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River Farmhouse – this was taken mid morning to allow for the sun to get into the farmyard. The weather was perfect with bright low sun and hardly any wind.

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My favourite shot of the whole film – looking straight down at cows eating silage in feeding rings. Symmetry at its best.

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100 metres. This was getting towards the legal height that a drone can fly in the UK – the legal ceiling is 120 metres. Even from this height it’s amazing how far you can see and just how different everything looks.

Going back a couple of years I would never have imagined I would be able to make a video like this with aerial shots, shallow depth of field close ups, and film colour grade techniques. It’s a privilege to live in a time when there aren’t many limits to creativity.

Jesus Is The Great Leveller

Not that long ago I was inspired to write a song about how every faction or division that touches on meaningless in the perspective of eternity has been cancelled out by Jesus.  Whether those being barriers between the rich and the poor, the strong and the weak, the old and the young or pretty much anything that causes hostility, division and unnecessary human mess. Isaiah prophesied  a great event in which he stated “Every valley shall be exalted, and every mountain and hill shall be made low” (Isaiah 40:4). This was then quoted by John the Baptist, preparing the way for Jesus, fulfilling the prophesy of Isaiah, in which Jesus brought salvation to humanity and created a flat plain for all at the foot of the cross.

The song takes us through various places in life people are at, identifying contrasts in the short and long straws people have been dealt. The chorus reveals that this doesn’t actually matter and all happen to be straws of a similar short length in comparison to being a part of a new society where justice reigns all because of Jesus Christ, the son of God.

Musically, this song was based on two piano riffs created over a year ago that were used for the verses and the chorus with the bridge riff added as the song was written. The vocals were written to sit on top of the piano riffs to carry the lead melody throughout the verses and the bridge. The chorus was made to increase the energy revealing the answer, Jesus as the great leveller for all the different places people are at in life.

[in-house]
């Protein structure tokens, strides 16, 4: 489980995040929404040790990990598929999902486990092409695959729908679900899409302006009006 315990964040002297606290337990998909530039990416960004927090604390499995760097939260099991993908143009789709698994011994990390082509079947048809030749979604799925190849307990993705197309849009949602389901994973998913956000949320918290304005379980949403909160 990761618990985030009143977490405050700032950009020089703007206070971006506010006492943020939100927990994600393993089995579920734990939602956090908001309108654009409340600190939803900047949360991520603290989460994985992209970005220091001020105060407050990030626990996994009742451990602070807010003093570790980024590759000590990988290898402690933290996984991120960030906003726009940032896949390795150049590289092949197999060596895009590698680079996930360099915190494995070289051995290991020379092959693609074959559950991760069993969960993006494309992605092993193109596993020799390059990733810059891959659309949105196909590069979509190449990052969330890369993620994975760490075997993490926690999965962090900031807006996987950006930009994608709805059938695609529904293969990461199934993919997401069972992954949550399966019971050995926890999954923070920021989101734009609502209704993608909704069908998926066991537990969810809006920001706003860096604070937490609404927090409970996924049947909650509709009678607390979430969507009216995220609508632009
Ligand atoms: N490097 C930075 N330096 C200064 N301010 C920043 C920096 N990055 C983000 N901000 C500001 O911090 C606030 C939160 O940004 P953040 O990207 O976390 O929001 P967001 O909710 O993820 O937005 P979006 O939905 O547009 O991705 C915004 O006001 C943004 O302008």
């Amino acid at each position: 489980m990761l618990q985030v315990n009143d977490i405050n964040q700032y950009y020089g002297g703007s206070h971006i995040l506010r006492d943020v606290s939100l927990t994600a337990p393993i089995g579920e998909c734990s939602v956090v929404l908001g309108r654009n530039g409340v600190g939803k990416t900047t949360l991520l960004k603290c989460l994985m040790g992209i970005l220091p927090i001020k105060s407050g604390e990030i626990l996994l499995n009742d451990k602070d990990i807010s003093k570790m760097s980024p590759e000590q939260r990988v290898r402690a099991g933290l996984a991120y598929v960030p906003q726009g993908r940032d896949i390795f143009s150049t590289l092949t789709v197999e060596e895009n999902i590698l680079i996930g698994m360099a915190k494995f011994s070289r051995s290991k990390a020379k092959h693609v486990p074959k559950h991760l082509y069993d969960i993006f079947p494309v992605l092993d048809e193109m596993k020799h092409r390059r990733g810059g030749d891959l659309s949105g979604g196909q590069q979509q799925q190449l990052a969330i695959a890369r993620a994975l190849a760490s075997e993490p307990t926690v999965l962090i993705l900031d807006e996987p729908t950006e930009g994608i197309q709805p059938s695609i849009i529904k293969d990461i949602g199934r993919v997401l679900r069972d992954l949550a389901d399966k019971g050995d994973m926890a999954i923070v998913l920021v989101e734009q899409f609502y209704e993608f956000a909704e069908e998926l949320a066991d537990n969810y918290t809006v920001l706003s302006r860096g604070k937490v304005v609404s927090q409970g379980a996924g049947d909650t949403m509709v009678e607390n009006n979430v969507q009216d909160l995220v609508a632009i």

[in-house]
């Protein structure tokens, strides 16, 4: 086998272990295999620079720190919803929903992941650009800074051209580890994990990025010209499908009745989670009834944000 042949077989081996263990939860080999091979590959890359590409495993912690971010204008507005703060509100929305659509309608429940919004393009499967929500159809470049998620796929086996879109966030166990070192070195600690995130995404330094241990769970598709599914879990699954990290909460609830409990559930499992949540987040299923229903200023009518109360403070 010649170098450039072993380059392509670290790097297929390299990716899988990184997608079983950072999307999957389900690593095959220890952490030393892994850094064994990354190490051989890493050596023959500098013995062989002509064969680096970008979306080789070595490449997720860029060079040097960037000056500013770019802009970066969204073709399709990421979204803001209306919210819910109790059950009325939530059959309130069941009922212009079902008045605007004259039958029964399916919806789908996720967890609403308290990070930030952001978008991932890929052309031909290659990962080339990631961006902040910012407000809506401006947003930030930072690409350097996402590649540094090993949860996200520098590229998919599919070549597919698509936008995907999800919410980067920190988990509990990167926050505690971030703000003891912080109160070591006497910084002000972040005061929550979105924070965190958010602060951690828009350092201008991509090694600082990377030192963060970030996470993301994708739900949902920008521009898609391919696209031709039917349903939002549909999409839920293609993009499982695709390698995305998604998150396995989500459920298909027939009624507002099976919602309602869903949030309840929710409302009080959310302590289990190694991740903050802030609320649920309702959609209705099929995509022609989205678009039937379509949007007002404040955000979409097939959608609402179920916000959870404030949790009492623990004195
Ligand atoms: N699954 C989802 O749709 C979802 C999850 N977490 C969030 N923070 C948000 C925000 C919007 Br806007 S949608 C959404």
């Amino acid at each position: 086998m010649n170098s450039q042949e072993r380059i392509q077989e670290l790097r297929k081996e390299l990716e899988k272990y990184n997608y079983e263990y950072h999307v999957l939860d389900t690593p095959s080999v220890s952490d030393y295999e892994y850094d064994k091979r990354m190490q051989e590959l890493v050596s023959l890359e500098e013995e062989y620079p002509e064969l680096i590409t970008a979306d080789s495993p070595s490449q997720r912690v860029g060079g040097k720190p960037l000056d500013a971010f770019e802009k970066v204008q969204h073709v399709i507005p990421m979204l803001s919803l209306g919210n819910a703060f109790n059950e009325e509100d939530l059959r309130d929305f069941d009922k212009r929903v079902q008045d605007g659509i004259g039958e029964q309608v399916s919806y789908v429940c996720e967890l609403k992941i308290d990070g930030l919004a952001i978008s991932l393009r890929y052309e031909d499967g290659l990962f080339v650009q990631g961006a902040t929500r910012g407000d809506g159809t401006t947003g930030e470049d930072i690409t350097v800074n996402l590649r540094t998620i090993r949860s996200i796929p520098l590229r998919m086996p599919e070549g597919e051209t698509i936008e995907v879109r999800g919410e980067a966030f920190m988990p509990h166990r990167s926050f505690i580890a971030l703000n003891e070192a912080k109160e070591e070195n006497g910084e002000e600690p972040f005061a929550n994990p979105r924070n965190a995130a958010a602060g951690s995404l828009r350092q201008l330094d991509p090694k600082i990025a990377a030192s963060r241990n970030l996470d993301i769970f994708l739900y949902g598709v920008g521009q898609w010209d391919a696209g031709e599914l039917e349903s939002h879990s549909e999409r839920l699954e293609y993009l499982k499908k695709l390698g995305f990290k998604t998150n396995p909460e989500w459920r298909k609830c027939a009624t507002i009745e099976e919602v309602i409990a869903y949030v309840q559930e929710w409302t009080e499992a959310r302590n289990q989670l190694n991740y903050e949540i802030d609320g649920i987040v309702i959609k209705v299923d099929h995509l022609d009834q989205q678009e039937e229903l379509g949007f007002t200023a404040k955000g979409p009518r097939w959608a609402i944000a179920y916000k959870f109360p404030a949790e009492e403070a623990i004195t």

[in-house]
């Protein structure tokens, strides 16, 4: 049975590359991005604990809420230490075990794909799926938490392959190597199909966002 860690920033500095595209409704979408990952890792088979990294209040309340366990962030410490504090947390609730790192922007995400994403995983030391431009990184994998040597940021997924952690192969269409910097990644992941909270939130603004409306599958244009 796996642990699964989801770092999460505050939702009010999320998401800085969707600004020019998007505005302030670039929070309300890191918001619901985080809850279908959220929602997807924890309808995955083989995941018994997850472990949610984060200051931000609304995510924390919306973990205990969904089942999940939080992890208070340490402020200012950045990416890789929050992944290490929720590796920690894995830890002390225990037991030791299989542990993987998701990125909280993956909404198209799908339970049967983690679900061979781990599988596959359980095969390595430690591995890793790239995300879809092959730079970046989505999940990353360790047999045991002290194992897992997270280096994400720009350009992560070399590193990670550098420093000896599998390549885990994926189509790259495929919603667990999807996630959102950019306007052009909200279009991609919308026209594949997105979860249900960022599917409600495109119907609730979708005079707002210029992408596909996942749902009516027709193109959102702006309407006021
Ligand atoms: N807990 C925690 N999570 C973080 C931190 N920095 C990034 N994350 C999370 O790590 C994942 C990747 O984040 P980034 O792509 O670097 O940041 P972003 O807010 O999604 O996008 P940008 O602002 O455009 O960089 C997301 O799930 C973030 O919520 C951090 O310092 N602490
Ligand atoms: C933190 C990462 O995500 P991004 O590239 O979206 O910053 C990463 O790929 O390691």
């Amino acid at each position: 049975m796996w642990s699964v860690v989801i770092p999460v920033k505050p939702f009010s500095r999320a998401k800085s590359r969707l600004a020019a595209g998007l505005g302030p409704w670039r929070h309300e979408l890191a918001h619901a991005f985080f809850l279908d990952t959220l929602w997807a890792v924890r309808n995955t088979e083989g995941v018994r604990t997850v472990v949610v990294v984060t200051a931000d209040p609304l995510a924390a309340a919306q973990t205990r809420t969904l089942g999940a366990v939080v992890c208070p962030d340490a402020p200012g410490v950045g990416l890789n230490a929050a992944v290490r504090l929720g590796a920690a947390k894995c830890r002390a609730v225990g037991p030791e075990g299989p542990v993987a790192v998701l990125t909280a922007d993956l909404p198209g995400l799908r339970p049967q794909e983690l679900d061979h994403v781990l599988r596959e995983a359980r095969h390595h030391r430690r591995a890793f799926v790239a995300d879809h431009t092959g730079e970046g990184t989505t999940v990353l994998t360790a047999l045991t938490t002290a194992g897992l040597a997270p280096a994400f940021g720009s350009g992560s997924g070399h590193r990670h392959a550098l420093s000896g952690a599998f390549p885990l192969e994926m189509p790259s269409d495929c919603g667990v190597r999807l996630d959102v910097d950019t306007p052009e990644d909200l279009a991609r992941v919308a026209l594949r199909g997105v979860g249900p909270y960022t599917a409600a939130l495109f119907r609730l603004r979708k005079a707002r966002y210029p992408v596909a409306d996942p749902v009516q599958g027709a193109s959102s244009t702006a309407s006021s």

The song was recorded, mixed and mastered at the central studio of the church as a part of a project for a compilation of songs created by youth from around the church. It’s turned out to be a nice mix that was very well done!

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Making A Short Film – Life On The Rocks

It gripped me 15 years ago when I first heard it. Now it’s a short film about despair, hope, and redemption.

I thoroughly enjoyed making this with Loz, Jens, and Viv. It took a few months of planning in my spare time, three days of filming, and then a week to edit.

Kit used
Sony A7S camera + Voigtländer Nokton 35mm f1.2 ASPH II lens + Voigtländer Ultron 21mm f1.8 lens + Genus Eclipse ND filter
Panasonic GH3 camera + Panasonic 12-35 2.8 lens
DJI Phantom 2 quadcopter + H3-3D Gimbal + GoPro Hero 3+ Black
Konova K5 slider
Tascam DR-60D audio recorder + Rode NTG-3 mic
Lishuai LED508AK LED light
Black Pearl 7″ HDMI monitor
Twin suction camera mount (ebay)

Car – Mercedes C63 AMG

Back in 2002 I was captivated by a recording on The Poor: The Heartcry album of the Life on the Rocks poem – six minutes of spoken word that had me hooked from the first word. Loz describes how the poem came about.

“I was asked to write a poem for a Sunday night evening meeting and I decided to write a first person narrative that was loosely based on my own experiences of despair and pain. I never thought about driving over a cliff, but I certainly remember driving and thinking about what it would be like to crash into a wall. I combined those memories with a sense that God intervenes in our desperation, and pulls us back from the brink; and there began the inspiration. A man literally on the brink being made to see sense through a numinous encounter with an ageless power greater than himself.”

I’d thought for the last couple of years that it would make a good video, as did Loz unbeknown to me. A few months ago we both went to Cambridge with some other guys for a punt down the Cam and ended up discussing turning it into a short film. I’d come to the end of making various information / promotional videos (and the end of my teather in the process) and decided it would be good to do something different and creative – so after chatting with Loz, Jens, and Viv we arranged a suitable time to film.

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A still from the film – motorway driving with the street lights on Jens face, and an LED panel in the passenger footwell adding extra fill to the side of his face.

Visual Style
For some reason I had always seen it as black and white in my imagination – lots of high contrast shots with motorway lighting on his face, a white car, white cliffs and dark seas, black clothes, white face, and marbled rock.

Jens was up for being the main character and using his Mercedes car, Loz would direct the character development, Viv would help with kit, record audio and be someone to bounce technical ideas off, and I would be filming.
Due to the sensitive nature of the film Loz contacted the Samaritans media team and took advice from them. I then used Google Maps and streetview to find a location that wasn’t a known suicide location and sufficiently out the way of the public.

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Loz – a cheerful chappy

I went to see Loz a couple of times to work through the ending until Loz hit on what the final twist would be. Over a period of a couple of months I wrote an extensive storyboard to try and plan every shot I’d need for the whole film, and ended up with an 18 page document with a detailed list of shots and then the order we would film them over the three days.

This was the first time I used the Sony A7S camera. Viv had played around with it a few weeks after he bought it to work out various functions but it was still a bit of trial and error on the shoot. The A7S excells in low light which was a key requirement and it certainly lived up to its reputation.